He didn’t fall. In fact, he didn’t know what he was walking on, but it felt stable. He walked around the elevator, noting that the void continued behind it as well. When he looped back to the front, the box of light that was the safety of the interior was gone. He was alone here now, lost in the void.
So he picked a direction and started walking.
After what felt like a few hours, there was a change. A thin mist on the ground, for all that there was no ground. And then, eventually, the mist was illuminated by the moonlight. How it was moonlight when there was no moon, James couldn’t have said, but it was.
The biggest surprise was when he found Secret floating beside him.
He didn’t need to express his surprise, and neither did Secret. They both knew at once that neither expected the other here. Secret himself seemed like he didn’t understand how he’d ended up here in the first place.
“What’s going on?” James asked.
Secret didn’t say anything in response at first, only coiling around James’ shoulders. “I don’t know.” He settled on.
And then, all at once, there was something else in the mist with them.
“I know you.” The thing whispered when it encountered Secret. Tendrils of idea coiled around him, gently, a mix of fear and reverence.
“You do not.” Secret told it.
But it did. It understood and it did not, all at once. “I name you *Cain*.” It whispered in the darkness. “Kin slayer, first killer.” The words sped up in tempo, and James could feel the ethereal creature’s terror. “You slew your brother in youth, the first but not the last, never the last. A march of violence, you visit upon the unworthy. Paint the sands in unreal blood; your name echos in the halls. You are the one who Ends Ideas, you are a Whisper of Death. A hidden forgotten thing, something even the newborn did not expect.”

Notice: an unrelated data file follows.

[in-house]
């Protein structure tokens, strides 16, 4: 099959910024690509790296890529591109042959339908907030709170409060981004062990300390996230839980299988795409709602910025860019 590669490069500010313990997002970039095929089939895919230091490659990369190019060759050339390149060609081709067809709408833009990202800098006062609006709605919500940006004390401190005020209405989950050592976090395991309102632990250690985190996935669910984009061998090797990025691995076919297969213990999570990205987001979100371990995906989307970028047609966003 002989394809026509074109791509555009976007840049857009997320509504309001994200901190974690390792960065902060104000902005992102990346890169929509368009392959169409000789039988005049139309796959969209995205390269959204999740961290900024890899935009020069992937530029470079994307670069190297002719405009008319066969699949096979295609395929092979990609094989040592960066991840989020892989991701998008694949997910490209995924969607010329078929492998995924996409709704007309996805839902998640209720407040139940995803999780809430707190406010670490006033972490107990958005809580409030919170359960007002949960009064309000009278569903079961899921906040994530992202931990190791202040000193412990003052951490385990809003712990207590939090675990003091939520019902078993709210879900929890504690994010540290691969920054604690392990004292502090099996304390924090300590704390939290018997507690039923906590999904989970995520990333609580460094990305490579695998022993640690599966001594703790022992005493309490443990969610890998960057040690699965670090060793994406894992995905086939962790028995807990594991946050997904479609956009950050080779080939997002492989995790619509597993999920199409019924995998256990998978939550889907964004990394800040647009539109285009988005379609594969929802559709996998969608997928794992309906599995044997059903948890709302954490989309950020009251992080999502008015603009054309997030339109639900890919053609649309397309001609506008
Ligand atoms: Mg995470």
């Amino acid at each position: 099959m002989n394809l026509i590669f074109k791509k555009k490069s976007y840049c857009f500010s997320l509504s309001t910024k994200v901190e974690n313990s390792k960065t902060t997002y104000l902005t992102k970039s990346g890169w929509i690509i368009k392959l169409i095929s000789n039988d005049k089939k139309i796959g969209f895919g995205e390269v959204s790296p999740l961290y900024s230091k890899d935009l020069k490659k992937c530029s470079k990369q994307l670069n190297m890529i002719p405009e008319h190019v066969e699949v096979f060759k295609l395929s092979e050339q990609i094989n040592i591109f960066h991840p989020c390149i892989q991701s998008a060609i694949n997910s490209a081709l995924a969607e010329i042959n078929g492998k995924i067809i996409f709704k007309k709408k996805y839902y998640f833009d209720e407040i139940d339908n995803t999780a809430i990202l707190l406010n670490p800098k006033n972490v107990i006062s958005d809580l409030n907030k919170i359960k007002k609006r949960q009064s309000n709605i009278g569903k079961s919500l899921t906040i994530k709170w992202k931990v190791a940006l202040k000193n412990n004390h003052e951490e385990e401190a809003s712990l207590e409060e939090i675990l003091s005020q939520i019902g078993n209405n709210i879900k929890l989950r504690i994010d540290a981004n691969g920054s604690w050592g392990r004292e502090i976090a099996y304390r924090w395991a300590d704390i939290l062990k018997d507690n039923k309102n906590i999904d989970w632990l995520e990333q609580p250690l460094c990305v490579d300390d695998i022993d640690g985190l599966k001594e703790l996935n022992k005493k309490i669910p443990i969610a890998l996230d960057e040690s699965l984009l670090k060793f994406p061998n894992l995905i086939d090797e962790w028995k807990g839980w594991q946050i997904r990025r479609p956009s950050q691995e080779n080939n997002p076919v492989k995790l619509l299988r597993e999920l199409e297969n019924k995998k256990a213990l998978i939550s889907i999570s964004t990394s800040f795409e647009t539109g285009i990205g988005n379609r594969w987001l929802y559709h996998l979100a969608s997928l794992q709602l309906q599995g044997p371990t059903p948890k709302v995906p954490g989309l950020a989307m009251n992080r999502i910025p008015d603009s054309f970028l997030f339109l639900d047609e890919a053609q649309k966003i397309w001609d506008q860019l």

“That’s not his name.” James spoke real words in the false dark.
“That is not my name.” Secret agreed, cold and angry.
“No.” The whisper came back. “It is. I can taste your name on the backs of your triumphs. I was built to speak, to search, but you? You were built for something else. And yet, and yet, you are more. More and less, and something else besides. You *live*, just as you make others die. No, I know your name. Because every part of you is a mystery. You are…” The thing paused in the dreamscape, before sharpening suddenly.
Fog coalesced into the shape of a young girl, no older than fifteen. She had short blonde hair, a cut for a child of adventure who liked to roughhouse and explore the woods. Those same woods cut into the dream around them as the scene because real. There was a treehouse, built by clumsy and learning hands, and it was real and beautiful.
She looked at James and his companion with a grin. Brave, perhaps afraid but unwilling to show it. She spoke without hesitation.
“You are a *Secret*.” The words came out clear as a bell, no more whispering for this thing, for her. “And I,” she said, “am Curious.”
James and Secret regarded the obviously inhuman girl in front of them for some time, the logic of the dream making their examination instant and eternal.
There were a million questions. James started to ask one, and was cut off.
“You made me.” Curious said. “Not you, not yourself. But your fingers and claws and eyes. They put me together, on your orders.” She stated. “Stitched together from too much, so many thoughts, so many ways, spread across so long.” Her false eyes were pools of pure, liquid sorrow when she looked at the two of them standing in the clearing. “I am falling apart.” She said, plainly.
“You’re one of the infomorphs.” James realized. “The ones we were trying to grow. You’re alive.” He took a step forward, reaching out with one hand before stopping in hesitation. “You’re dying.” He said, voice breaking.
“And this is what I wanted to know.” Curious said. “I want to know and know and know so much. And from you, responsible for my genesis, I wanted to know *this*.” The last word was an inhuman hiss all around them.
“This?” Secret and James spoke in unison, one with a word, the other with intent in the dream.